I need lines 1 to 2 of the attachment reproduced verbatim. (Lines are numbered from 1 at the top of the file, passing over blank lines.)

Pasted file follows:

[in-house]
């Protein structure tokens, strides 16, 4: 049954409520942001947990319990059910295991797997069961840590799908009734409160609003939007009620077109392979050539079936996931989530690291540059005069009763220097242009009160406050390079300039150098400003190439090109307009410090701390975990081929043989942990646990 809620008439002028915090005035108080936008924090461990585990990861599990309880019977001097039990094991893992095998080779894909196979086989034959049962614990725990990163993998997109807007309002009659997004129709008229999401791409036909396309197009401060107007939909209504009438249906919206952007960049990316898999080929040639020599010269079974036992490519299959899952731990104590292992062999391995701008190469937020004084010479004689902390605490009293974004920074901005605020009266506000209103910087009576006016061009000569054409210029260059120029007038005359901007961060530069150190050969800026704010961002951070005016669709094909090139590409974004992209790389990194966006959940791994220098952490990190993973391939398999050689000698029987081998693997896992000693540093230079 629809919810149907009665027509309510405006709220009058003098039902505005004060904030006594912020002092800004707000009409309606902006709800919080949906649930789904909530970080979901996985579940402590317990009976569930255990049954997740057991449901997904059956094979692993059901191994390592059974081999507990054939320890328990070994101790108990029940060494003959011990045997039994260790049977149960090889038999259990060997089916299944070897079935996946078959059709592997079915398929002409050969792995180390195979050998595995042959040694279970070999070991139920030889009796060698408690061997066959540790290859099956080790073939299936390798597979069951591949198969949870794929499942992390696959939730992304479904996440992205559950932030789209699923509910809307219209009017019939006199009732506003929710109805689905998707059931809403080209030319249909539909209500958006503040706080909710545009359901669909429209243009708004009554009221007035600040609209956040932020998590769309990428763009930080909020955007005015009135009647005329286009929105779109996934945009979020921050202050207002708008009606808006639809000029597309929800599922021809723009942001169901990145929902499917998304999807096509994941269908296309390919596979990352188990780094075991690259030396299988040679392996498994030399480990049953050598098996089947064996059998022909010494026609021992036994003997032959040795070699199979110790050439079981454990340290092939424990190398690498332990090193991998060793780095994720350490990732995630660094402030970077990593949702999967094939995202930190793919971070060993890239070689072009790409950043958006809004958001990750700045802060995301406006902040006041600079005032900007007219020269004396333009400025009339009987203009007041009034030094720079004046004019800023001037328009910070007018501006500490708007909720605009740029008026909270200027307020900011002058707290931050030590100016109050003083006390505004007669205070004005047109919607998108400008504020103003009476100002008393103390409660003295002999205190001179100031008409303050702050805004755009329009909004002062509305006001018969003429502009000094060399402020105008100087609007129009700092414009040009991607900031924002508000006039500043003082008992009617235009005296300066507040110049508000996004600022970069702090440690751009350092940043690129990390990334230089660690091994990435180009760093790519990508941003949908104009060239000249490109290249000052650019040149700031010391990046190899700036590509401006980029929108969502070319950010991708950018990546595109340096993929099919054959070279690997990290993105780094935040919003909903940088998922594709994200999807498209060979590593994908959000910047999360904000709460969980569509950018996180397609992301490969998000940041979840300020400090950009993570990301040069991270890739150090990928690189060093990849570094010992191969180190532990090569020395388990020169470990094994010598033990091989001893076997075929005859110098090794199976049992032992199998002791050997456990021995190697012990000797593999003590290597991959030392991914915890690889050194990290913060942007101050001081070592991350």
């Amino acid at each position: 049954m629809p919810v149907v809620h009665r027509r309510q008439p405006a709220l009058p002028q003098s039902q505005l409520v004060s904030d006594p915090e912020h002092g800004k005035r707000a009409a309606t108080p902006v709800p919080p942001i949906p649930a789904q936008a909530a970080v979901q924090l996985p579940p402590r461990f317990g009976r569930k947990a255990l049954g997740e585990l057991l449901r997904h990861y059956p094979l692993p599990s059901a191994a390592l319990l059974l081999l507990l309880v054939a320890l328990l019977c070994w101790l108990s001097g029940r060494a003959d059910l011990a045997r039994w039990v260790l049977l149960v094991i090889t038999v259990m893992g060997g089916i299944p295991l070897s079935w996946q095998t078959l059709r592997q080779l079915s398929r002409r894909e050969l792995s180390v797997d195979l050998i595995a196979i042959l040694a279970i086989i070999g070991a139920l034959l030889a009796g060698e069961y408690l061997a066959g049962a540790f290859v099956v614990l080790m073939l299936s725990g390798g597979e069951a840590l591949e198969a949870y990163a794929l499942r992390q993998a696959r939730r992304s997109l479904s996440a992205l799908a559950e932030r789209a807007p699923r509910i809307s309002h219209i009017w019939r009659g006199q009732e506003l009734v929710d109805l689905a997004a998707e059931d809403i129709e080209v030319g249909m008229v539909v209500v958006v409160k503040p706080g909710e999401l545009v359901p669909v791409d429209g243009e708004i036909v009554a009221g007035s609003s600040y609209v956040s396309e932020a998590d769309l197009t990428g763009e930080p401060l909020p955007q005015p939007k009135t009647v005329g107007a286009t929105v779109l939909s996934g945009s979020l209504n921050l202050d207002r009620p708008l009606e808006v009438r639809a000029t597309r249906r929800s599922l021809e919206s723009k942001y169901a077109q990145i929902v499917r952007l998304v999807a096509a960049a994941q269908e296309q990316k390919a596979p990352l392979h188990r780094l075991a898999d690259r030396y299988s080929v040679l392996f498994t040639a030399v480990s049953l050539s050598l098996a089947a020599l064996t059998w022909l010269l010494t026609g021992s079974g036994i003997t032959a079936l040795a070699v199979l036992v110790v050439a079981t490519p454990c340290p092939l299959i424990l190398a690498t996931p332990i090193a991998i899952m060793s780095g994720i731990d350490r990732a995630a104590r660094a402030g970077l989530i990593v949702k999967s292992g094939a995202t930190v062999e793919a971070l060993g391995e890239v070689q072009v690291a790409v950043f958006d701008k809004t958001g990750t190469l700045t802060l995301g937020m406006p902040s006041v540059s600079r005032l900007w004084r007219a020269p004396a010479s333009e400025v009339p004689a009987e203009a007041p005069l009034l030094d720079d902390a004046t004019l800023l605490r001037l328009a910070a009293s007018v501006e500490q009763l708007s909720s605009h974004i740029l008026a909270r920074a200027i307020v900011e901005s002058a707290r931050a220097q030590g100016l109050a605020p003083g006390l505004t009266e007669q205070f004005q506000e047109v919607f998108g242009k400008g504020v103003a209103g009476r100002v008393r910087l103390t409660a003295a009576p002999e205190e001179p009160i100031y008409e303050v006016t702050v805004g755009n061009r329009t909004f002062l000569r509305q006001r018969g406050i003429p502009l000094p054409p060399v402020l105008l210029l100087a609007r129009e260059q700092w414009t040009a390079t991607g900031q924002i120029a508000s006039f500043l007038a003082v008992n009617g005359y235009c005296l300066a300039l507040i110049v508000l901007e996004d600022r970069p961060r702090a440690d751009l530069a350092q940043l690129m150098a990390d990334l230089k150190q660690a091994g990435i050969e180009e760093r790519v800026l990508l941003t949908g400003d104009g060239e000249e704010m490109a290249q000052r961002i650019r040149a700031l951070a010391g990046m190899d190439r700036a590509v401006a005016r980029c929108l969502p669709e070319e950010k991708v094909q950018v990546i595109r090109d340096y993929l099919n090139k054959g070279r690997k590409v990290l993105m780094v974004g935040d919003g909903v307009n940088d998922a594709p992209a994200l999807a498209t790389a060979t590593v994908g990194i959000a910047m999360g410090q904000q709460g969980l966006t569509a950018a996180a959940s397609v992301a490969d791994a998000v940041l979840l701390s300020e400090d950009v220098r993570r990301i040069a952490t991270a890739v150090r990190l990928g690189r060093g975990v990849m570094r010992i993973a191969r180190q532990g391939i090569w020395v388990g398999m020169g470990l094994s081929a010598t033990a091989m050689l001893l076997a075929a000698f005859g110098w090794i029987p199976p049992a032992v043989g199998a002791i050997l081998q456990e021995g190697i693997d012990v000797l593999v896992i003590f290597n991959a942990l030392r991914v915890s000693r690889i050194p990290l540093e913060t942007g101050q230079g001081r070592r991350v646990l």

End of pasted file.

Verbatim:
[in-house]
């Protein structure tokens, strides 16, 4: 049954409520942001947990319990059910295991797997069961840590799908009734409160609003939007009620077109392979050539079936996931989530690291540059005069009763220097242009009160406050390079300039150098400003190439090109307009410090701390975990081929043989942990646990 809620008439002028915090005035108080936008924090461990585990990861599990309880019977001097039990094991893992095998080779894909196979086989034959049962614990725990990163993998997109807007309002009659997004129709008229999401791409036909396309197009401060107007939909209504009438249906919206952007960049990316898999080929040639020599010269079974036992490519299959899952731990104590292992062999391995701008190469937020004084010479004689902390605490009293974004920074901005605020009266506000209103910087009576006016061009000569054409210029260059120029007038005359901007961060530069150190050969800026704010961002951070005016669709094909090139590409974004992209790389990194966006959940791994220098952490990190993973391939398999050689000698029987081998693997896992000693540093230079 629809919810149907009665027509309510405006709220009058003098039902505005004060904030006594912020002092800004707000009409309606902006709800919080949906649930789904909530970080979901996985579940402590317990009976569930255990049954997740057991449901997904059956094979692993059901191994390592059974081999507990054939320890328990070994101790108990029940060494003959011990045997039994260790049977149960090889038999259990060997089916299944070897079935996946078959059709592997079915398929002409050969792995180390195979050998595995042959040694279970070999070991139920030889009796060698408690061997066959540790290859099956080790073939299936390798597979069951591949198969949870794929499942992390696959939730992304479904996440992205559950932030789209699923509910809307219209009017019939006199009732506003929710109805689905998707059931809403080209030319249909539909209500958006503040706080909710545009359901669909429209243009708004009554009221007035600040609209956040932020998590769309990428763009930080909020955007005015009135009647005329286009929105779109996934945009979020921050202050207002708008009606808006639809000029597309929800599922021809723009942001169901990145929902499917998304999807096509994941269908296309390919596979990352188990780094075991690259030396299988040679392996498994030399480990049953050598098996089947064996059998022909010494026609021992036994003997032959040795070699199979110790050439079981454990340290092939424990190398690498332990090193991998060793780095994720350490990732995630660094402030970077990593949702999967094939995202930190793919971070060993890239070689072009790409950043958006809004958001990750700045802060995301406006902040006041600079005032900007007219020269004396333009400025009339009987203009007041009034030094720079004046004019800023001037328009910070007018501006500490708007909720605009740029008026909270200027307020900011002058707290931050030590100016109050003083006390505004007669205070004005047109919607998108400008504020103003009476100002008393103390409660003295002999205190001179100031008409303050702050805004755009329009909004002062509305006001018969003429502009000094060399402020105008100087609007129009700092414009040009991607900031924002508000006039500043003082008992009617235009005296300066507040110049508000996004600022970069702090440690751009350092940043690129990390990334230089660690091994990435180009760093790519990508941003949908104009060239000249490109290249000052650019040149700031010391990046190899700036590509401006980029929108969502070319950010991708950018990546595109340096993929099919054959070279690997990290993105780094935040919003909903940088998922594709994200999807498209060979590593994908959000910047999360904000709460969980569509950018996180397609992301490969998000940041979840300020400090950009993570990301040069991270890739150090990928690189060093990849570094010992191969180190532990090569020395388990020169470990094994010598033990091989001893076997075929005859110098090794199976049992032992199998002791050997456990021995190697012990000797593999003590290597991959030392991914915890690889050194990290913060942007101050001081070592991350």